This legislation signaled a drastic change in the government’s working relationship with the native peoples – Congress now deemed the Native Americans, not as nations outside of its jurisdictional control, but as wards of the government. By making Native Americans wards of the “” government, Congress believed that it was better to make the policy of assimilation a broadly recognised part of the cultural mainstream of America.
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Many U.S. government officials viewed assimilation as the most effective remedy for what they viewed as “the Indian problem,” and the only permanent strategy for guaranteeing U.S. interests in the West and the survival of the American Indians. In order to accomplish this, the government pressed Native Americans to move out of their established dwellings, move into wooden dwellings and grow into farmers.
The federal government handed down laws that required Native Americans to abandon their established appearance and way of living. Some laws banned traditional spiritual practices while others ordered Indian men to cut their long hair. Agents on more than two-thirds of American Indian reservations set up tribunals to impose federal regulations that often restricted traditional ethnic and religious practices.
To speed the assimilation process, the government set up Indian facilities that tried to quickly and vigorously Americanize Indian children. As per the director of the Carlisle Indian School in Pennsylvania, the schools were created to “kill the Indian and save the man.” To be able to make this happen objective, the schools compelled enrollees to speak only English, wear proper American clothing and to switch their Indian names with more “American” ones. These new policies brought Native Americans closer to the end of their established tribal identity and the start of their life as citizens under the full control of the U.S. authorities.
Native American Treaties with the United States
In 1887, Congress handed down the General Allotment Act, the most significant part of the U.S. government’s assimilation platform, which was written to “civilize” American Indians by teaching them to become farmers. In order to achieve this, Congress needed to increase non-public title of Indian land by dividing reservations, which were collectively owned, and giving each family their own stretch of land.
Additionally, by forcing the Native Americans onto limited plots of land, western developers and settlers could purchase the remaining land. The General Allotment Act, also known as the Dawes Act, required that the Indian lands be surveyed and each family be provided with an allotment of between 80 and 160 acres, while unmarried adults received between 40 to 80 acres; the residual acreage was to be sold. Congress was hoping that the Dawes Act would break up Indian tribes and inspire individual enterprise, while reducing the cost of Indian administration and providing prime land to be purchased by white settlers.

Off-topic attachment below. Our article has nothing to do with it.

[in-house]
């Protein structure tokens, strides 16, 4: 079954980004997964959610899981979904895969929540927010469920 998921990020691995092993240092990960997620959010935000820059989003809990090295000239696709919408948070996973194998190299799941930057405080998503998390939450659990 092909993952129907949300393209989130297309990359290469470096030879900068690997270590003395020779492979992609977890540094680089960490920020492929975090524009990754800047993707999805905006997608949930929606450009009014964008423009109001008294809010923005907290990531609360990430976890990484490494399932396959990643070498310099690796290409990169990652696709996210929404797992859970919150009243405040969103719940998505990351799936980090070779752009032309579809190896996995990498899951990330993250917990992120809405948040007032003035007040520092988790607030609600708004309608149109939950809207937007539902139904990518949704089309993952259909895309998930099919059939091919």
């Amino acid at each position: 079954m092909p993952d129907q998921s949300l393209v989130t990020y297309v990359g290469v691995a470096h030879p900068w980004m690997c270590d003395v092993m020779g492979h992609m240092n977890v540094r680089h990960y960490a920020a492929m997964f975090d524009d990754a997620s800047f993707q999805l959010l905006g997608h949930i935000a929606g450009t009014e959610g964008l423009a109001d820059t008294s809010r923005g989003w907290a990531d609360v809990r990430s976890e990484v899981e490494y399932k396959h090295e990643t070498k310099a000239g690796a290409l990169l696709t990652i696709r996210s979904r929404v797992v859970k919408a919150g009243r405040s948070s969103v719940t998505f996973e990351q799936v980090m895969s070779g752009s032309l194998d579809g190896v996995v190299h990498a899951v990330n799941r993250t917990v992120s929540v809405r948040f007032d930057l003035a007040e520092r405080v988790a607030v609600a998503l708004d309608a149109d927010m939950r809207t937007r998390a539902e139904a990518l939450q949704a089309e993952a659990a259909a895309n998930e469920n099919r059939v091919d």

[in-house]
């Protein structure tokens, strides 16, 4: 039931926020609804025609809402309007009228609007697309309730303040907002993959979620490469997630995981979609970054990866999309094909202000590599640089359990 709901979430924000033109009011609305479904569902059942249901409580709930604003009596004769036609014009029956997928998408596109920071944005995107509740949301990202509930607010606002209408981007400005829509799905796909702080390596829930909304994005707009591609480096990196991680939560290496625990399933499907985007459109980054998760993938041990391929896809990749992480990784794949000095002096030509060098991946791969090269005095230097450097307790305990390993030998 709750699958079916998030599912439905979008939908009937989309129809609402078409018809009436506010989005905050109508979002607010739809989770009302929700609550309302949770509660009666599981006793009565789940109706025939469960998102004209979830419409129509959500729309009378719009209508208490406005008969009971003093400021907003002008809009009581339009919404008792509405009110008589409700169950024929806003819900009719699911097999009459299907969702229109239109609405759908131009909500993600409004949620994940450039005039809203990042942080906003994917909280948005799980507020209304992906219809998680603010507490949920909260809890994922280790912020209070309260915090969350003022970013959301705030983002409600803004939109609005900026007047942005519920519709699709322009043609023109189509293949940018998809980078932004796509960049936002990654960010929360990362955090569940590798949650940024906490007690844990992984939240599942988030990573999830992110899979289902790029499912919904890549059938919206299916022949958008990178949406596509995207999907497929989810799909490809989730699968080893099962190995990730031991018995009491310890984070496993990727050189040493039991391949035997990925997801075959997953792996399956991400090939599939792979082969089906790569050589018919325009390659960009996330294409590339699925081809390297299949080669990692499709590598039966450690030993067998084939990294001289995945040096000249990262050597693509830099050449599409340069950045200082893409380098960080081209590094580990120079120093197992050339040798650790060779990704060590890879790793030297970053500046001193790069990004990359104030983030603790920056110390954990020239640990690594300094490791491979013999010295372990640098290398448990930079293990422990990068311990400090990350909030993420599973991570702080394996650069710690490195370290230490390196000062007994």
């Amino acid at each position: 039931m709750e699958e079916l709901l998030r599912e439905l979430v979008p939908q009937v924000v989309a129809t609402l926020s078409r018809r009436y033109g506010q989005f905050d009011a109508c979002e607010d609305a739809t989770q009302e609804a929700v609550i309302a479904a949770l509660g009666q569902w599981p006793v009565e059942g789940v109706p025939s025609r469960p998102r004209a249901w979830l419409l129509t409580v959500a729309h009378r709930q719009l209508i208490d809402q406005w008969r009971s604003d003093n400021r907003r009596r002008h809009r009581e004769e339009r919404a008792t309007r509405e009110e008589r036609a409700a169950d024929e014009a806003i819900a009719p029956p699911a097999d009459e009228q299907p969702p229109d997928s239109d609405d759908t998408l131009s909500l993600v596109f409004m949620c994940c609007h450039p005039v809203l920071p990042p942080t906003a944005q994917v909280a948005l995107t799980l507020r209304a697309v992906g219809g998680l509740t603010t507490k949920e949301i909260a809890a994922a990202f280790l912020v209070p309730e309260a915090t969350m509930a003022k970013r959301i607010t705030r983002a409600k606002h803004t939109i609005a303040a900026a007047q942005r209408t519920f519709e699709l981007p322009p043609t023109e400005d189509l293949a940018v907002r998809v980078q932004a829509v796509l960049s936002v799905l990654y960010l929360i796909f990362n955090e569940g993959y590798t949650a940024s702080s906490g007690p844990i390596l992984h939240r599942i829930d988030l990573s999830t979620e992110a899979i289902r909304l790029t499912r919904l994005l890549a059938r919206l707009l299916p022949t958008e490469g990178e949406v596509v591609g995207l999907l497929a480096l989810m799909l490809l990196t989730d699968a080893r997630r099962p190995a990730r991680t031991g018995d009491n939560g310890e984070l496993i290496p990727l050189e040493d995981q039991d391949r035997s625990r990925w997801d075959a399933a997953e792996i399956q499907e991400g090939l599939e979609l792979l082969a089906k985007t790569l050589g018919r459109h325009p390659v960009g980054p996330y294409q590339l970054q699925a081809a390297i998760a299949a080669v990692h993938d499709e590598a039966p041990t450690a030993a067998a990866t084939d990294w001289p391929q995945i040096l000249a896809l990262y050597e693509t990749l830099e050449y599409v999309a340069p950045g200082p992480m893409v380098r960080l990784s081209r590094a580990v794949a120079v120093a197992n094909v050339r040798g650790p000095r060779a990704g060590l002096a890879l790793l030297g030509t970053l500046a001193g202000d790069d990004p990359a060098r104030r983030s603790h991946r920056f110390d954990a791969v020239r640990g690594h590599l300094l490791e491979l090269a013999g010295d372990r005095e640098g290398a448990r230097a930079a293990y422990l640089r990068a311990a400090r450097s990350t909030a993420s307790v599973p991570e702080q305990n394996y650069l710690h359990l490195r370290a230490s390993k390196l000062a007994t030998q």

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The Dawes Act turned out to be disastrous for the American Indians; over the next generations they lived under policies that outlawed their traditional way of living yet didn’t supply the critical resources to support their businesses and households. Dividing the reservations into small parcels of land brought about the significant reduction of Indian-owned land. Within thirty years, the people had lost over two-thirds of the acreage that they had controlled before the Dawes Act was passed in 1887; the majority of the remaining land was purchased by white settlers.
Regularly, Native Americans were duped out of their allotments or were required to sell off their land in order pay bills and feed their own families. As a result, the Indians were not “Americanized” and were routinely not able to become self-supporting farmers or ranchers, as the makers of the Act had wished. Further, it produced anger among Indians for the U.S. government, as the allotment process sometimes ruined land that was the spiritual and cultural location of their activities.
Native American Culture
Between 1850 and 1900, life for Native Americans changed significantly. Through U.S. administration policies, American Indians were forced from their housing because their native lands were parceled out. The Plains, which they had previously roamed without restriction, were now inhabited with white settlers.
The Upshot of the Indian Wars
Over the years the Indians ended up cheated out of their land, food and approach to life, as the “” government’s Indian policies shoved them onto reservations and tried to “Americanize” them. Many American Indian bands did not endure relocation, assimilation and military defeat; by 1890 the Native American population was lowered to less than 250,000 persons. As a result of decades of discriminatory and corrupt policies implemented by the United States authorities between 1850 and 1900, life for the American Indians was changed permanently.